One of the fundamental themes in economic theory is the study of the role of prices in achieving an optimal allocation of resources in a competitive, decentralized economy.
The book begins with a review of the basic results on the rigorous elaboration of the Walras-Pareto theory (following the lead of Arrow and Debreu) in the context of a static economy with many agents. It summarizes some subsequent research in which the limits of the price-mechanism as a successful coordination device are recognized. When economic activity is allowed with no pre-assigned terminal period, the two fundamental theorems linking competitive equilibrium allocations to Pareto optimality are challenged and the question of decentralization is carefully re-examined. With incomplete markets, and sequential trading, the concept of a Radner equilibrium is next introduced, and some of the striking properties of this are summarized. In a large economy with random shocks to preferences and/or endowments of individual agents, the implications of the celebrated laws of probability theory are explored.
This book provides a clear and comprehensive analysis of the efficiency properties of general equilibrium, with many agents and an expanded list of commodities. It will be of particular interest to postgraduate and doctorate students of economic theory as well as scholars on Walrasian equilibrium, Pareto optimality and uncertainty theories.
Table of Contents
1 Equilibrium and Welfare; 2 Finiteness and Comparative Statics; 3 Chaotic Tatonnement; 4 Special Structures; 5 Decentralization in Infinite Horizon Economies; 6 General Equilibrium under Uncertainty: Complete Markets; 7 Radner Equilibrium; 8 Survival: Random Exchange Economies; 9 Equilibrium with an Infinite Number of Commodities
Mukul Majumdar has been a recognized authority in the field of general equilibrium theory for some years now and is currently H.T. and R.I. Warshow Professor of Economics at Cornell University.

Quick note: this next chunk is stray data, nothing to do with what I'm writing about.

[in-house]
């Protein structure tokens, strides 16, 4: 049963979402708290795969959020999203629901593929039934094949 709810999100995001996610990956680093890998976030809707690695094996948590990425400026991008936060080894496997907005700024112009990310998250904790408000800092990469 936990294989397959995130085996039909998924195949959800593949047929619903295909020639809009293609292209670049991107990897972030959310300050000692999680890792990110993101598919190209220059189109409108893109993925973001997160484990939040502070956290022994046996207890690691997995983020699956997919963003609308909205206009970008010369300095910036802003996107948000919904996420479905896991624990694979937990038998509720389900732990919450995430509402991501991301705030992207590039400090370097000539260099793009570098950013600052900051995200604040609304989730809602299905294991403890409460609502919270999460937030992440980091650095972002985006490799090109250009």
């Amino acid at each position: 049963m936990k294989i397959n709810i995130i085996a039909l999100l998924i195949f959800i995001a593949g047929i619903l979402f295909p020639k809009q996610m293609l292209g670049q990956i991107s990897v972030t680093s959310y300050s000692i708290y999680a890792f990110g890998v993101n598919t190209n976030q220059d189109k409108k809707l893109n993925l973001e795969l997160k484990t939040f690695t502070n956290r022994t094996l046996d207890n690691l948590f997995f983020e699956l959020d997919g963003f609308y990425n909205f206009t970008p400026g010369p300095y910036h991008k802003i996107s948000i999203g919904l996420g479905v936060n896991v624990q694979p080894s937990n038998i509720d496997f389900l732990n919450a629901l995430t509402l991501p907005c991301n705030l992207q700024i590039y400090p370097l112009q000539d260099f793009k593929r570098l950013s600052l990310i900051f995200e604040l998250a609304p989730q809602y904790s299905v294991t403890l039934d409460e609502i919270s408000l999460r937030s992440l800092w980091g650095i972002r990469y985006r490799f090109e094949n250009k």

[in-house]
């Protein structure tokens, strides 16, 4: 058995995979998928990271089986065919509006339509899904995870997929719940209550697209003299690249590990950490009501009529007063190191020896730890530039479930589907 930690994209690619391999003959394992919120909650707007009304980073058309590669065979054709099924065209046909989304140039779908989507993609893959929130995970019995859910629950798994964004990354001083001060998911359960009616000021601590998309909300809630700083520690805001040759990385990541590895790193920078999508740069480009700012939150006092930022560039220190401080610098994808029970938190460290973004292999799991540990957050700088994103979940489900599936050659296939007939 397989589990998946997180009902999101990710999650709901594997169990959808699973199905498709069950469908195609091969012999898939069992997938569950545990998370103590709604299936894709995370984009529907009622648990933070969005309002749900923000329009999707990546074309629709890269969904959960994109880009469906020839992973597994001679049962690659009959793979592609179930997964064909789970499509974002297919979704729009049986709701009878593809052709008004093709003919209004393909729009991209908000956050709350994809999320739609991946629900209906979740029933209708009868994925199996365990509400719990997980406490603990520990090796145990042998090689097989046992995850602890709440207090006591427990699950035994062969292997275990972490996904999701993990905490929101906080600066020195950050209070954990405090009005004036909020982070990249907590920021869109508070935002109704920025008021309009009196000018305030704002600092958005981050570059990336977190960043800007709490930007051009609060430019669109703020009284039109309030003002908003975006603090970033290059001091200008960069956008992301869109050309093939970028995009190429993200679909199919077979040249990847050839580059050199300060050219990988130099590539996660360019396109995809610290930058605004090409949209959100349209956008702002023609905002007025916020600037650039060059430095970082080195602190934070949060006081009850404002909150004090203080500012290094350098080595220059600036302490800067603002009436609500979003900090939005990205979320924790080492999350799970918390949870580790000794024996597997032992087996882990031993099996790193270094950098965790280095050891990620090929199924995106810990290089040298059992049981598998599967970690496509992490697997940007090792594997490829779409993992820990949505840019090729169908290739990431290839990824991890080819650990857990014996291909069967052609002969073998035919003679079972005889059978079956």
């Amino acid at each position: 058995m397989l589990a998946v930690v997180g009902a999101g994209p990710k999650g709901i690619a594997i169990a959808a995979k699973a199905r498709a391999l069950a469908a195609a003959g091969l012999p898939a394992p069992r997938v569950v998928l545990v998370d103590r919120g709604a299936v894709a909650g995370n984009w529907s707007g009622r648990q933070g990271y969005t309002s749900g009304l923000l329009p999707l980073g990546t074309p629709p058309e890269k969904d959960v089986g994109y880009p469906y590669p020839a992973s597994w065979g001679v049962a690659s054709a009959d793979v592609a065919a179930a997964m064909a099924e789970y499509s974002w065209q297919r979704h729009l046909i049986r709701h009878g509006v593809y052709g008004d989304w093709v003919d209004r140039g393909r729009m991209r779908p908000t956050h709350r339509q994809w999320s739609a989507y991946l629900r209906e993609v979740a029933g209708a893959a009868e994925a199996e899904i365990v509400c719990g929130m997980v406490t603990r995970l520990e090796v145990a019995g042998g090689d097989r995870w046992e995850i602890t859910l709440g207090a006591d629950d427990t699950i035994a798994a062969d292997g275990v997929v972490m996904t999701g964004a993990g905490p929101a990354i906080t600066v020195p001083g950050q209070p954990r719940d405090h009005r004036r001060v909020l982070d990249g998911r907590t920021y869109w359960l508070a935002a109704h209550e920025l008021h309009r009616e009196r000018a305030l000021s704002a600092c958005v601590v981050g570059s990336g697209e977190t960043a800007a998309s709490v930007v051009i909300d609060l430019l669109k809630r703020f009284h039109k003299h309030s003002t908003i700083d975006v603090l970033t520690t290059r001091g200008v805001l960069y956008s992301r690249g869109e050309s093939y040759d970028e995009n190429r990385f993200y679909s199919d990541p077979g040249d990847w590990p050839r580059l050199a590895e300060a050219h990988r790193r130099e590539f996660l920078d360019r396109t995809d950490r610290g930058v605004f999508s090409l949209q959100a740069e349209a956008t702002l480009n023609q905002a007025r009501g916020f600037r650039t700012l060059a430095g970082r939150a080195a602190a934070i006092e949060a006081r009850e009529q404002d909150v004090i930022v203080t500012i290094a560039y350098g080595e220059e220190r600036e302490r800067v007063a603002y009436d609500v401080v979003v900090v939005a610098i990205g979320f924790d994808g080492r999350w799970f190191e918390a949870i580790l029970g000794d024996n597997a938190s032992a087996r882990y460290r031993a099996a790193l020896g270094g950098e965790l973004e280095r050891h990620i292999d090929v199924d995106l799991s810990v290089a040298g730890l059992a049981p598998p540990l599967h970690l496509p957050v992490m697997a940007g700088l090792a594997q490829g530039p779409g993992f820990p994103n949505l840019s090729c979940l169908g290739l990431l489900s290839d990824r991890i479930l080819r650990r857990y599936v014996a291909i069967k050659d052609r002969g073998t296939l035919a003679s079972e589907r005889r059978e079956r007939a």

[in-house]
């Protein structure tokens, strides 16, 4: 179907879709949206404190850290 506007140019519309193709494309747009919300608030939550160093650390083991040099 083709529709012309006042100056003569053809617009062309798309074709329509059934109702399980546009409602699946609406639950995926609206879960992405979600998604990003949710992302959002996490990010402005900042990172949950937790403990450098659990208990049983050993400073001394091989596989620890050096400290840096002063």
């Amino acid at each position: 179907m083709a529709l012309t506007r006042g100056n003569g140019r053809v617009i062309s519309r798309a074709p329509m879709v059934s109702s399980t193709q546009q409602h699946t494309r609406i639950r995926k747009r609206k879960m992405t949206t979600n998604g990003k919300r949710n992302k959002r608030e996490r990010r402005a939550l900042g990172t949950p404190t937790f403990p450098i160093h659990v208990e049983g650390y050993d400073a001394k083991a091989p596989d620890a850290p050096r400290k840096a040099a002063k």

Professor Majumdar has given us an admirable and unified account of general economic equilibrium theory, both as it was developed by Arrow and Debreu and their contemporaries, and beyond them to more recent developments. These latter topics comprise generalizations of the theory of "complete markets" in various directions, as well as developments of more realistic models embracing incomplete and sequential markets with stochastic perturbations. This volume will serve well, both as a reference book on this now voluminous subject, and a rigorous textbook for an advanced course on general equilibrium theory.
Stern School, New York University
This book contains an up to date and lucid presentation of all important topics in general equilibrium theory. It starts with the classical results of Arrow and Debreu and covers many dynamic models, general equilibrium under uncertainty, and economies with an infinite dimensional commodity space among other topics. The book is also unique in some respects: It contains chapters on infinite horizon economies and on axiomatization of the Walras correspondence. It is an excellent treatment of modern general equilibrium theory. In particular, it is one of the best available expositions of general equilibrium under uncertainty.
The Hebrew University of Jerusalem